The Mind of a Bee

Princeton Univ. Jun. 2022. 280p. ISBN 9780691180472. $29.95. NAT HIST
A leading expert on bee psychology takes readers on a fascinating journey into the mind of man’s best insect friend. Chittka (sensory and behavioral ecology, Queen Mary Univ., London) argues that bees, even with brains the size of a pinhead, are far from being “reflexive robots.” His book examines bees’ sensory world, their instinctual repertoire, and how it relates to learned behaviors. He also studies the evolutionary roots of bee intelligence, how they navigate the “flower supermarket,” the possibility of bees having “personality” and possessing some form of consciousness (and the ethical implications of that), and much more. Chittka cites extensive scientific research, including his own, that shows bees pulling off surprising cognitive feats (recognizing flowers and human faces, displaying emotions, counting, and using tools). Bees have long fascinated humanity, so it’s fitting that Chittka also surveys the insights of eminent historical entomologists—adding another layer of interest and stylistic flair to the text’s scholarly content. While some of Chittka’s topics are challenging, the book’s cogent structure, nifty illustrations, and smartly written chapter summaries and transitions will help pop-science readers through it.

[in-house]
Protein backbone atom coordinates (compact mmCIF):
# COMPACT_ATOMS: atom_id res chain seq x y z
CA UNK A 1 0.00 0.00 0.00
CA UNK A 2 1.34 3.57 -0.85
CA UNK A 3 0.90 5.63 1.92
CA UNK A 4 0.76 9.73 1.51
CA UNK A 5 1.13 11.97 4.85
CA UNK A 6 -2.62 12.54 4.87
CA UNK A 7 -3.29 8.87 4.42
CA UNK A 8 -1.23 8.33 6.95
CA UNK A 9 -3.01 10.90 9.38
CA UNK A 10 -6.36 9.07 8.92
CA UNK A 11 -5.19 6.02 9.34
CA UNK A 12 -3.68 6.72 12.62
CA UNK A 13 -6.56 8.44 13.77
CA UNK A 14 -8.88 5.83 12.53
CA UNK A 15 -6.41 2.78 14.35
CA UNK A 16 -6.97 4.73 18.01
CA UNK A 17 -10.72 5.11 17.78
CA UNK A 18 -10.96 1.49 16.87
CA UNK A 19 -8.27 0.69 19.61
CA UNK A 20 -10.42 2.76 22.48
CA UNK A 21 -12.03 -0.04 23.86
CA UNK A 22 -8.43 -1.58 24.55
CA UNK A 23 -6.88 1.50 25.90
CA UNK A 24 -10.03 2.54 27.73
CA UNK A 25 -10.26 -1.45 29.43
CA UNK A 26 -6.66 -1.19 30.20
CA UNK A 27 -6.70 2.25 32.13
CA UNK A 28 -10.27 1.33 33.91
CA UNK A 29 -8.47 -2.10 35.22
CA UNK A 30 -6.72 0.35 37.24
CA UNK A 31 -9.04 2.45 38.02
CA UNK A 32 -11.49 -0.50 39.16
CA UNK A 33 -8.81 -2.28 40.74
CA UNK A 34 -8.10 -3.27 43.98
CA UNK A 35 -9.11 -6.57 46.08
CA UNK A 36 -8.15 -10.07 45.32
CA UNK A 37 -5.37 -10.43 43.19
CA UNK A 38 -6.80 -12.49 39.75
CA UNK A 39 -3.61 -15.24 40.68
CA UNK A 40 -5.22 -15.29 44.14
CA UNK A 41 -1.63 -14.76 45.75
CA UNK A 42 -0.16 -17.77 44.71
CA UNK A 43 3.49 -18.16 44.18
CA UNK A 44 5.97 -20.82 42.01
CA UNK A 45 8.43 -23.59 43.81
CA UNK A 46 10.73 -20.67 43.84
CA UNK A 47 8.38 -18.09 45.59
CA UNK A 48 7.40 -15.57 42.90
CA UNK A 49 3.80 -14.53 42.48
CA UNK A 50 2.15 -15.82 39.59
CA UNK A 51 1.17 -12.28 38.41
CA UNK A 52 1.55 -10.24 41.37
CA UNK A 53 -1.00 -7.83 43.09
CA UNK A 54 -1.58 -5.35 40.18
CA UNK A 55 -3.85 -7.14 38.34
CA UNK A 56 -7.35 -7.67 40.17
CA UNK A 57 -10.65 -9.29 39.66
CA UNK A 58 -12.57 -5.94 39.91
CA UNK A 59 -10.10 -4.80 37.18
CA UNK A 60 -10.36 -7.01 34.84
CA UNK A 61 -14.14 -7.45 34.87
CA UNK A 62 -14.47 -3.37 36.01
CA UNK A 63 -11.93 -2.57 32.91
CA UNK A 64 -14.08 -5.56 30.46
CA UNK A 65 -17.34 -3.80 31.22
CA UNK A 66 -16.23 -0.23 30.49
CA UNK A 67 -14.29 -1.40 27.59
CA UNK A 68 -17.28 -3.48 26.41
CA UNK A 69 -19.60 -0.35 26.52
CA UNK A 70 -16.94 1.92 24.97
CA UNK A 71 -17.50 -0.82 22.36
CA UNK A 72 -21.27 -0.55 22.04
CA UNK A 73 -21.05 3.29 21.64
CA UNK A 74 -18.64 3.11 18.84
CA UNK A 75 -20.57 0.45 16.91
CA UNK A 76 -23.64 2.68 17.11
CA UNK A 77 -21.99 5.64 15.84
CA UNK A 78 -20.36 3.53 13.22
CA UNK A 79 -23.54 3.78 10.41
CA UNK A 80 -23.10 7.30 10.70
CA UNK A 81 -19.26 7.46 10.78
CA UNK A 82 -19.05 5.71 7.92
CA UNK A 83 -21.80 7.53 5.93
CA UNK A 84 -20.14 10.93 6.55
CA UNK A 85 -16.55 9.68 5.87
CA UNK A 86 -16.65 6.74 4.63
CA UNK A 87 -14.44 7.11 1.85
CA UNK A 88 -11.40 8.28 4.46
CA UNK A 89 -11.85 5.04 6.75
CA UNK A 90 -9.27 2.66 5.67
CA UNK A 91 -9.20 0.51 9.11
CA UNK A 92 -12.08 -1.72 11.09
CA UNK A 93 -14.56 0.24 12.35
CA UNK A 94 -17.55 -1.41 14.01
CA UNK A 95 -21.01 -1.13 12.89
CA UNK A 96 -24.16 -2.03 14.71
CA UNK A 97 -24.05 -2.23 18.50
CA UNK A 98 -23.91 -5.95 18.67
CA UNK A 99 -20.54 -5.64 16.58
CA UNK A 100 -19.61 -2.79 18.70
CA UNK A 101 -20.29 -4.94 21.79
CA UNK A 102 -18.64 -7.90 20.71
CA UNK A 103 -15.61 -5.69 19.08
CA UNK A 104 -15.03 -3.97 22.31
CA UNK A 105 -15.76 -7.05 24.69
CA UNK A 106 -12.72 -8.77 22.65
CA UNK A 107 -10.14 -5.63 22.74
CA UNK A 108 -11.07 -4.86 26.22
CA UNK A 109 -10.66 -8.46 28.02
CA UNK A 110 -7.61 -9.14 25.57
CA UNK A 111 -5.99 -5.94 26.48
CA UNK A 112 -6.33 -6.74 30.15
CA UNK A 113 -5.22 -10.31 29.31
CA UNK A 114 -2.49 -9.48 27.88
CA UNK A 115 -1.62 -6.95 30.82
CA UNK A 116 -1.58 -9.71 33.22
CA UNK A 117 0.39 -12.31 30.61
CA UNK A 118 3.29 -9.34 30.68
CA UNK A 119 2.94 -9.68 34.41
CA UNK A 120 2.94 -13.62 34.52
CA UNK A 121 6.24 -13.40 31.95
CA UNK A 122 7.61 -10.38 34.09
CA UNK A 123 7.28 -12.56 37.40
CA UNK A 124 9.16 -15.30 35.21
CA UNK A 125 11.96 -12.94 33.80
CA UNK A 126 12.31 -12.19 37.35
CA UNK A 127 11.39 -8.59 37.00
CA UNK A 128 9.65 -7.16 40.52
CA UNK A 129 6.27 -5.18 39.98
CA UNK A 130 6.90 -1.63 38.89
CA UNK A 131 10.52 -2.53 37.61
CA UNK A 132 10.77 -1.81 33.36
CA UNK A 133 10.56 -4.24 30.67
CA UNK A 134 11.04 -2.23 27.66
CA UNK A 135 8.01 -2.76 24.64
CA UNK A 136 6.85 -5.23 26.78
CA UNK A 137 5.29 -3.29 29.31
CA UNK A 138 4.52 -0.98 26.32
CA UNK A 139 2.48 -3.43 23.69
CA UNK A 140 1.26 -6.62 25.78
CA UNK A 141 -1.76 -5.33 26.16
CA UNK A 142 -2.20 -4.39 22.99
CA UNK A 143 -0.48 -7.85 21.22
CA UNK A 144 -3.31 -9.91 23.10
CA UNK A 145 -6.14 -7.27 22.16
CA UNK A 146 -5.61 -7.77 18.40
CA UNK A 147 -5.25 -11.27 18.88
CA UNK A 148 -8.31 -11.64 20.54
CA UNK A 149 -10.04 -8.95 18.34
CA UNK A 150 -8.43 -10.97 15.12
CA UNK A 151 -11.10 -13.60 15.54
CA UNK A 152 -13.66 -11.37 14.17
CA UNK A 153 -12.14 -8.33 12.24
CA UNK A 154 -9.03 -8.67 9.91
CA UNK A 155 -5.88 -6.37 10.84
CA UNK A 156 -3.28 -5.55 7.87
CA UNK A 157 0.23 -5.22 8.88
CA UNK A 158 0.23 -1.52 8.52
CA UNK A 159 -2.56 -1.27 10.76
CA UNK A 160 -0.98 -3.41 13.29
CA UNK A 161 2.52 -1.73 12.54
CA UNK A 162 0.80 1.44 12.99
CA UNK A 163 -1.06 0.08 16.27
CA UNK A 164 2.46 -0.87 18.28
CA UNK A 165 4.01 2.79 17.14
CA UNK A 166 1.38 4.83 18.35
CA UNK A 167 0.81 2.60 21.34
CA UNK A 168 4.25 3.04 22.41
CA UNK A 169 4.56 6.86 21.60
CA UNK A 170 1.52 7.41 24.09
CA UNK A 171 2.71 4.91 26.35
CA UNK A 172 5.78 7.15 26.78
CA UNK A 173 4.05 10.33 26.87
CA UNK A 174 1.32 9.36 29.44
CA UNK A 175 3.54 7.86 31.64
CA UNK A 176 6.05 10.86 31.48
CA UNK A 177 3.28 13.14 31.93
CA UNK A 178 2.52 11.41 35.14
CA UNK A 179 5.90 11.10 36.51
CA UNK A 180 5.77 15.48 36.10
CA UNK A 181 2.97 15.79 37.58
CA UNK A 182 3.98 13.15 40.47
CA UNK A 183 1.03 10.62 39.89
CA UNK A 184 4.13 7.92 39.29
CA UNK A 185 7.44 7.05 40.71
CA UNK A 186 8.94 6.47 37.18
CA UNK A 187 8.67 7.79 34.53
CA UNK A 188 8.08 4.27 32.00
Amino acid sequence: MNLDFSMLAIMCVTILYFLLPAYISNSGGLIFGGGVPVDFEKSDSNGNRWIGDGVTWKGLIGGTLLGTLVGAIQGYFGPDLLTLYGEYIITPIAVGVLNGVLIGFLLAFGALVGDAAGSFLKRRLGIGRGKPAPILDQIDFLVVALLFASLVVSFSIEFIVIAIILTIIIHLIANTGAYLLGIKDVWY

VERDICT The book’s bees astound; so too the clever humans who study them.
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